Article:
Future of pharmacy bright, Kardachi tells students

happy pharmacist smiling in dispensary

PSA national president Grant Kardachi says it’s time to dispel any pessimism about the future of pharmacy: there’s plenty of opportunities for incorporating services beyond the dispensing counter, he says.

Speaking at the NAPSA Congress on the Gold Coast, Kardachi told delegates that far from there being an oversupply of graduates scrambling for any available jobs, the recent Graduate Careers Australia survey shows that recent pharmacy graduates are the most likely to have full-time jobs, pointing to a profession that is growing, not declining.

“My vision, and that of PSA, places the contribution of the pharmacy profession into a much broader context, well beyond the counter, and we are committed to finding ways for you to explore such options,” Kardachi told the 350 delegates.

He highlighted the success of PSA’s Health Destination Project, set to enter its second phase, which he said is achieving sustainable delivery of consumer-focused health services and enhancing the pharmacy’s image as a healthcare destination.

“Fundamentally, the Health Destination Project is predicated in having a non-dispensing pharmacist or pharmacists interacting with consumers front-of-shop,” he said.

“Several participating pharmacists reported major personal professional changes as a result.

“Not only were the pharmacists satisfied, consumers also reported satisfaction with the image of participating pharmacies as healthcare destinations; and with the image of their pharmacist as a primary healthcare provider.”

He said PSA sees this as the model for the future for community pharmacy. Phase two of the trial is aimed at providing broad-based evidence of its efficacy.

The outright success of the Queensland vaccination trial saw more than 10,000 people vaccinated, including many at-risk people and those who would never have made the time to go to a GP, also highlights opportunities available to pharmacy, he said.

The Queensland Government immediately extended the pilot to cover measles and whooping cough vaccinations for adults.

“The success has prompted other jurisdictions to move towards pharmacist-delivered vaccinations and already WA and the Northern Territory have legislated to allow this while other States are looking at introducing pilots,” Kardachi said.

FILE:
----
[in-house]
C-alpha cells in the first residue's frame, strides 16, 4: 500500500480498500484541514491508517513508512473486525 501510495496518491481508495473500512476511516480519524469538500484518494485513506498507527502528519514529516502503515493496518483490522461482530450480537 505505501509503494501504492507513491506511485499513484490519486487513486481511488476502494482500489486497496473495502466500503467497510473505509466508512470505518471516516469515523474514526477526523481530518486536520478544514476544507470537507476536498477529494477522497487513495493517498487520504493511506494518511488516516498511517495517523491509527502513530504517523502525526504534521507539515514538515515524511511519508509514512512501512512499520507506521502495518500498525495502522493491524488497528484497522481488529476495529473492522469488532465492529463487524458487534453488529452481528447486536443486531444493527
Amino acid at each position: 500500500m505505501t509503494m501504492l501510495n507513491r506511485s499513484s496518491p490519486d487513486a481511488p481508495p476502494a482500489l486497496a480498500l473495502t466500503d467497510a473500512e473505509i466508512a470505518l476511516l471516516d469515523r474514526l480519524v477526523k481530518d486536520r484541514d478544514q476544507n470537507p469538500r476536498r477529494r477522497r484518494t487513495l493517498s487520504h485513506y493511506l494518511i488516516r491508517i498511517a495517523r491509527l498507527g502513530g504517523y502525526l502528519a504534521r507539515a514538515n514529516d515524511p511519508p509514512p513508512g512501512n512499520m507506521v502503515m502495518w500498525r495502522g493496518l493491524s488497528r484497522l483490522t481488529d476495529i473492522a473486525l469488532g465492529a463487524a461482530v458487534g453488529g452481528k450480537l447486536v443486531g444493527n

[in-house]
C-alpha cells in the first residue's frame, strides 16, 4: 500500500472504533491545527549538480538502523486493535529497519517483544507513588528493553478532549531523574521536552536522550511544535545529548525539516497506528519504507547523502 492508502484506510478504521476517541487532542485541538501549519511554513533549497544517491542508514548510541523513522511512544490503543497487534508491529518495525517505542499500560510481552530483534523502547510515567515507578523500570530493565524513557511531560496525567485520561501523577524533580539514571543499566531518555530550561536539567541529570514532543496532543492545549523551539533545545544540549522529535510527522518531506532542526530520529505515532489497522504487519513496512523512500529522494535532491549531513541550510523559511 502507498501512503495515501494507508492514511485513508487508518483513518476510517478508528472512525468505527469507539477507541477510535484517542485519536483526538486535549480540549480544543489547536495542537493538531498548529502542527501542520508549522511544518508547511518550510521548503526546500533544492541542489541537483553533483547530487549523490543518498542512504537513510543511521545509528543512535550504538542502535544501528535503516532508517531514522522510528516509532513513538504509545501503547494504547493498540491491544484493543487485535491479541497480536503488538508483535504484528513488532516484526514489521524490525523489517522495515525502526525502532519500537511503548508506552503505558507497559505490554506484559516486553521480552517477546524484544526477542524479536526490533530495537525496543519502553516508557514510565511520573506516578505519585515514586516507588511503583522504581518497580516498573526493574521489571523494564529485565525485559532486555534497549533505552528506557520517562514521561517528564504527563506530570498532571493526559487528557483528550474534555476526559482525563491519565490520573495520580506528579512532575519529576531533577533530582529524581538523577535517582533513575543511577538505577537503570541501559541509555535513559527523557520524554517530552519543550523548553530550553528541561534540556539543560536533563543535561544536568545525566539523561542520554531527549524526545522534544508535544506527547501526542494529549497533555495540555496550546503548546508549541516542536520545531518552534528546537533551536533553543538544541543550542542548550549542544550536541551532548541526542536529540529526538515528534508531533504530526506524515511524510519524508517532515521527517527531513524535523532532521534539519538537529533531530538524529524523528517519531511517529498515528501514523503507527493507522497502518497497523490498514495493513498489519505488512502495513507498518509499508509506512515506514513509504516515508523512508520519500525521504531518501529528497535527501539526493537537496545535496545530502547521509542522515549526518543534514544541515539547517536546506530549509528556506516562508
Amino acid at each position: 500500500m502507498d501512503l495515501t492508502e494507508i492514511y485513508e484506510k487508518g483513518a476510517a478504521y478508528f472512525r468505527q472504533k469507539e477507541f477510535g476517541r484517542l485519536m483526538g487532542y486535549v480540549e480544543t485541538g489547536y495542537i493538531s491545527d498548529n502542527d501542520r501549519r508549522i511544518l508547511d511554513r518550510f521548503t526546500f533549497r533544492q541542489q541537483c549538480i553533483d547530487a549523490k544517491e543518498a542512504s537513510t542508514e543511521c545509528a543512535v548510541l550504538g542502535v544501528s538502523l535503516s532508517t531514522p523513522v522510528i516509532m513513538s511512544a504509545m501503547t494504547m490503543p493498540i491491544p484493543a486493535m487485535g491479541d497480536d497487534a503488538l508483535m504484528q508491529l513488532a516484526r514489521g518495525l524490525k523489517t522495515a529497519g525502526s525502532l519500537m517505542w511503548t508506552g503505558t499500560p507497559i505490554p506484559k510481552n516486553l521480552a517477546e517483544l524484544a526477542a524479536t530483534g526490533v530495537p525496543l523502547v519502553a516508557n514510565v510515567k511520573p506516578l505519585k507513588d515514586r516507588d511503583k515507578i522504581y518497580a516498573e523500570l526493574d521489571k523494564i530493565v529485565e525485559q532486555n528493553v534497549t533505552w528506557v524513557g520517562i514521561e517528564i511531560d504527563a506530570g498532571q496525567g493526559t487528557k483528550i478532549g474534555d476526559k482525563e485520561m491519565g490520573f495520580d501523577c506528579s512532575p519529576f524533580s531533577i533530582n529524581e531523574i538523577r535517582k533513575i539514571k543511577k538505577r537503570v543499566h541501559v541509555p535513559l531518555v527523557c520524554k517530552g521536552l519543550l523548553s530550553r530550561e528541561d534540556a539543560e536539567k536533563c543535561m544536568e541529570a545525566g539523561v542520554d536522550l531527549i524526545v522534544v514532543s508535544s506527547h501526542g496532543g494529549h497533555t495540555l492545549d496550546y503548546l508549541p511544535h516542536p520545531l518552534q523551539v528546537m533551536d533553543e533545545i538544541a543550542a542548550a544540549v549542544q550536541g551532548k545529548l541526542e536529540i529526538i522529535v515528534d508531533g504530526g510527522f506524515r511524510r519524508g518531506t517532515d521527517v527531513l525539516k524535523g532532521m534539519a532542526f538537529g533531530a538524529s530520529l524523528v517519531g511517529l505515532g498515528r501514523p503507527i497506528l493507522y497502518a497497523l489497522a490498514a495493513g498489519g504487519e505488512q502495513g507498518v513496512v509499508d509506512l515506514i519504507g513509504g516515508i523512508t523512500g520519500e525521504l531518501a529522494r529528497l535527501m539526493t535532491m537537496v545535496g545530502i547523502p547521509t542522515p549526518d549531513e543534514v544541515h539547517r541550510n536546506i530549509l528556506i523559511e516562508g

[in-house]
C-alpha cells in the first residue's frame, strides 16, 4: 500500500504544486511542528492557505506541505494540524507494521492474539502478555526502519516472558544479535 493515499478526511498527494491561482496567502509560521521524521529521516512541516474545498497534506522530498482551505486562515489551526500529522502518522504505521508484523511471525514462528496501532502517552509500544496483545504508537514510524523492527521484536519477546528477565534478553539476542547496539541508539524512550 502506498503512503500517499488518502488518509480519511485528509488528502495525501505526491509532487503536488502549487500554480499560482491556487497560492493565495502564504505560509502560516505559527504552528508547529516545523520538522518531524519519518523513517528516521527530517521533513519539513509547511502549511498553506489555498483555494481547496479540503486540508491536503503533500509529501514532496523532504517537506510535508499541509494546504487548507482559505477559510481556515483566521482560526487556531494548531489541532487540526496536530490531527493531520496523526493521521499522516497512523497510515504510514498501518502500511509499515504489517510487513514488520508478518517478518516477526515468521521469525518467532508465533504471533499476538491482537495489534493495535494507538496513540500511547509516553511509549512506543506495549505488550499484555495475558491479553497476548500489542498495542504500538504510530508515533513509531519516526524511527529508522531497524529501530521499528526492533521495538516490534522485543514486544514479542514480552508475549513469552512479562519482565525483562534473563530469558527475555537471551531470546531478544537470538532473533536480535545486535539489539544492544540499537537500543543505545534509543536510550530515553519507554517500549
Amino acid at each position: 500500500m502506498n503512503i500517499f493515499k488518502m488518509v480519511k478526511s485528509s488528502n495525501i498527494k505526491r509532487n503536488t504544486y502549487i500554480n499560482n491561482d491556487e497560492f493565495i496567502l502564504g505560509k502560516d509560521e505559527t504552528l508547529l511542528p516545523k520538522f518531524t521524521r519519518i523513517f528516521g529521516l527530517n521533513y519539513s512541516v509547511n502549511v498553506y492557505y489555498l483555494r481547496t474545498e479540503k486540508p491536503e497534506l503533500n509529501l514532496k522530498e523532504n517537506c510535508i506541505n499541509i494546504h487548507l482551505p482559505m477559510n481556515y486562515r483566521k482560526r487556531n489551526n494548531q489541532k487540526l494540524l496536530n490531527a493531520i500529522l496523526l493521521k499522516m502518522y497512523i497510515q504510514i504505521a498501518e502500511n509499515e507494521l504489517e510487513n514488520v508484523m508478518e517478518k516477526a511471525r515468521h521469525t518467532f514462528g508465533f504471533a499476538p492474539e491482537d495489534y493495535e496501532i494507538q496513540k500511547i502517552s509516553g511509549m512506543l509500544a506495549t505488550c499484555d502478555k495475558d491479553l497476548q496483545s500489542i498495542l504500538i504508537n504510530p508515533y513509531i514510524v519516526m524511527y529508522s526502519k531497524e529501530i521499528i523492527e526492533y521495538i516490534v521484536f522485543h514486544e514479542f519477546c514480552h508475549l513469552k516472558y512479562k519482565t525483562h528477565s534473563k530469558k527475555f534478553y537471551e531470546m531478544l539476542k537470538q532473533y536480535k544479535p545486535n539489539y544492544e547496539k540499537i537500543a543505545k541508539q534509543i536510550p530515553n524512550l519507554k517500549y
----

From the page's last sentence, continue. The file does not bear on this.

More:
“These developments open up a new area of practise for pharmacists and given that the National Immunisation Strategy seeks to ensure that 95% of children and some 85% of adolescents are fully immunised, the potential is clear.”

“Another area of potential for the future is having pharmacists working in GP practices and the impetus to further develop this concept has gained momentum in recent months with PSA and the Australian Medical Association working collaboratively on a way forward.

“This model is not new and has been very effectively introduced by multi-award winning pharmacist Dr Chris Freemen in a GP practice in Brisbane.”

Patient-centred medical home care is also an opportunity, he said. One of the driving features of this model is the identification of a healthcare professional who leads and coordinates a team of health professionals attending to the healthcare needs of an individual.

“This is a developing area but one which holds great career prospect and potential,” says Kardachi.

“One of the driving features of this model is the identification of a healthcare professional who leads and coordinated a team of health professionals attending to the healthcare needs of an individual.”

More examples of areas outside the dispensing counter for pharmacists to work in include mental health, palliative care, diabetes educators and providing services in aged-care facilities.